Taegen Meyer: At Trans Lifeline, we also provide financial support to trans people. We do this through our microgrants program, and our microgrants program really has three different key areas that it supports trans people. One is our ID or name change program, which offers financial support to trans people who are navigating different legal situations, name change or gender-marker change, which really impact a wide range of how we’re able to access medical resources, how are able to access different governmental resources, how the TSA treats you, right? Those are really big things that cis people don’t have to think about but really impact how trans people actually engage with spaces. We also have our Inside Advocacy Program, which offers peer support and financial resources to incarcerated trans people who are seeking support with commissary or different aspects of carceral life. As they’re able to come back into social life, we also offer post-release support to trans people who are recently or formerly incarcerated.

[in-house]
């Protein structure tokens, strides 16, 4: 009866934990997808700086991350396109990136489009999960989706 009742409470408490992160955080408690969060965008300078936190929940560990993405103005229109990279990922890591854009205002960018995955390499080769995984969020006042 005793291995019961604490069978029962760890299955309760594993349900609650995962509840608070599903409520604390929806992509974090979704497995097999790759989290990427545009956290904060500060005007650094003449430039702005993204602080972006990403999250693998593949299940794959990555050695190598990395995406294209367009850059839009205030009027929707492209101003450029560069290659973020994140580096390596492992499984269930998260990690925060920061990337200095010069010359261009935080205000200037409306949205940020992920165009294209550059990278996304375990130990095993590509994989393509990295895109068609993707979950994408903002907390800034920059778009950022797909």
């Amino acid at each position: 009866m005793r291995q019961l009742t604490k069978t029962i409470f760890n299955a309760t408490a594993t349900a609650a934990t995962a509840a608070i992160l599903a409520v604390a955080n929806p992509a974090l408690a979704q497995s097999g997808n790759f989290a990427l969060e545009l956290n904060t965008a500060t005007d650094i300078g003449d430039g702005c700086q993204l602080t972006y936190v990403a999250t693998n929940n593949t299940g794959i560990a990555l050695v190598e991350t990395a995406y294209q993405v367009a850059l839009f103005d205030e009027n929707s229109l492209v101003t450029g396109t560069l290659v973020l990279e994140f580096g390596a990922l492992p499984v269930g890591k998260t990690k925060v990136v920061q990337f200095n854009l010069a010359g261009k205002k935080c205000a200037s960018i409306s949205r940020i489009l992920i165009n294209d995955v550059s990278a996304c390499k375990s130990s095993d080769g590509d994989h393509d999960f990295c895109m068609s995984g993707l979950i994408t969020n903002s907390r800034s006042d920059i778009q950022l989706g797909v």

Tre’vell Anderson: And Josie, that was my conversation with Taegen Meyer, the executive director of Trans Lifeline. We will link to her organization in our show notes, as well as Crooked Media’s Pride Fund that’s partnering directly with Trans Lifeline for Pride Month. One more thing before we go: Crooked Coffee is launching on June 21st. The first blend is called “What a Morning” and it’s launching with a dark roast and a medium roast.